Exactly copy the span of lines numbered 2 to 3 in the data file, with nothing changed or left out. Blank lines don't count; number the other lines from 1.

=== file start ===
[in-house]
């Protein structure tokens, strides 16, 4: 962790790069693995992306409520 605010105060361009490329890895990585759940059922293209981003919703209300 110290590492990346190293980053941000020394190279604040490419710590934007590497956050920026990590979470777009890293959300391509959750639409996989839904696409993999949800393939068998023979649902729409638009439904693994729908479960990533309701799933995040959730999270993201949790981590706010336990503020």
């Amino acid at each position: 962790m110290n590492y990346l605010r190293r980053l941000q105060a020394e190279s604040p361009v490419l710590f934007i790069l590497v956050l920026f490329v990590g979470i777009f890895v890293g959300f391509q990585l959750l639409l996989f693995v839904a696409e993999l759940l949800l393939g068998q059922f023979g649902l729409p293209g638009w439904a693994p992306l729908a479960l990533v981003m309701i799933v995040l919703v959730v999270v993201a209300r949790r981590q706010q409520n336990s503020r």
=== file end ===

């Protein structure tokens, strides 16, 4: 962790790069693995992306409520 605010105060361009490329890895990585759940059922293209981003919703209300 110290590492990346190293980053941000020394190279604040490419710590934007590497956050920026990590979470777009890293959300391509959750639409996989839904696409993999949800393939068998023979649902729409638009439904693994729908479960990533309701799933995040959730999270993201949790981590706010336990503020």
């Amino acid at each position: 962790m110290n590492y990346l605010r190293r980053l941000q105060a020394e190279s604040p361009v490419l710590f934007i790069l590497v956050l920026f490329v990590g979470i777009f890895v890293g959300f391509q990585l959750l639409l996989f693995v839904a696409e993999l759940l949800l393939g068998q059922f023979g649902l729409p293209g638009w439904a693994p992306l729908a479960l990533v981003m309701i799933v995040l919703v959730v999270v993201a209300r949790r981590q706010q409520n336990s503020r």